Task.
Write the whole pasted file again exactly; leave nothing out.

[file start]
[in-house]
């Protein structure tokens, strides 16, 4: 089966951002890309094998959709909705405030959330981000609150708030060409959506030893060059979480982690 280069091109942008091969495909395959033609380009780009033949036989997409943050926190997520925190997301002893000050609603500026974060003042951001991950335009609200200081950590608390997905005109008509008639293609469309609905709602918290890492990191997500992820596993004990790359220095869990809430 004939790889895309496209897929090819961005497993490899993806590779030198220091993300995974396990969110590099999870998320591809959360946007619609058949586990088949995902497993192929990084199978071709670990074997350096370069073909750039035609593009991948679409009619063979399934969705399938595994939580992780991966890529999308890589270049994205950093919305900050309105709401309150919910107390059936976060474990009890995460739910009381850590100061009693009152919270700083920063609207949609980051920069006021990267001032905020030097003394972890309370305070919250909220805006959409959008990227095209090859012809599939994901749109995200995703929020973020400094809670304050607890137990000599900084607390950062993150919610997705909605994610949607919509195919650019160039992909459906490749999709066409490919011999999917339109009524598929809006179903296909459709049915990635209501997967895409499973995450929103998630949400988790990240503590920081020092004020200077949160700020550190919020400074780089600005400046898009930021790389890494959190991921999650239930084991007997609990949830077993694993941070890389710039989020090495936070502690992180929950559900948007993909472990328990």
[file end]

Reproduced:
[in-house]
């Protein structure tokens, strides 16, 4: 089966951002890309094998959709909705405030959330981000609150708030060409959506030893060059979480982690 280069091109942008091969495909395959033609380009780009033949036989997409943050926190997520925190997301002893000050609603500026974060003042951001991950335009609200200081950590608390997905005109008509008639293609469309609905709602918290890492990191997500992820596993004990790359220095869990809430 004939790889895309496209897929090819961005497993490899993806590779030198220091993300995974396990969110590099999870998320591809959360946007619609058949586990088949995902497993192929990084199978071709670990074997350096370069073909750039035609593009991948679409009619063979399934969705399938595994939580992780991966890529999308890589270049994205950093919305900050309105709401309150919910107390059936976060474990009890995460739910009381850590100061009693009152919270700083920063609207949609980051920069006021990267001032905020030097003394972890309370305070919250909220805006959409959008990227095209090859012809599939994901749109995200995703929020973020400094809670304050607890137990000599900084607390950062993150919610997705909605994610949607919509195919650019160039992909459906490749999709066409490919011999999917339109009524598929809006179903296909459709049915990635209501997967895409499973995450929103998630949400988790990240503590920081020092004020200077949160700020550190919020400074780089600005400046898009930021790389890494959190991921999650239930084991007997609990949830077993694993941070890389710039989020090495936070502690992180929950559900948007993909472990328990």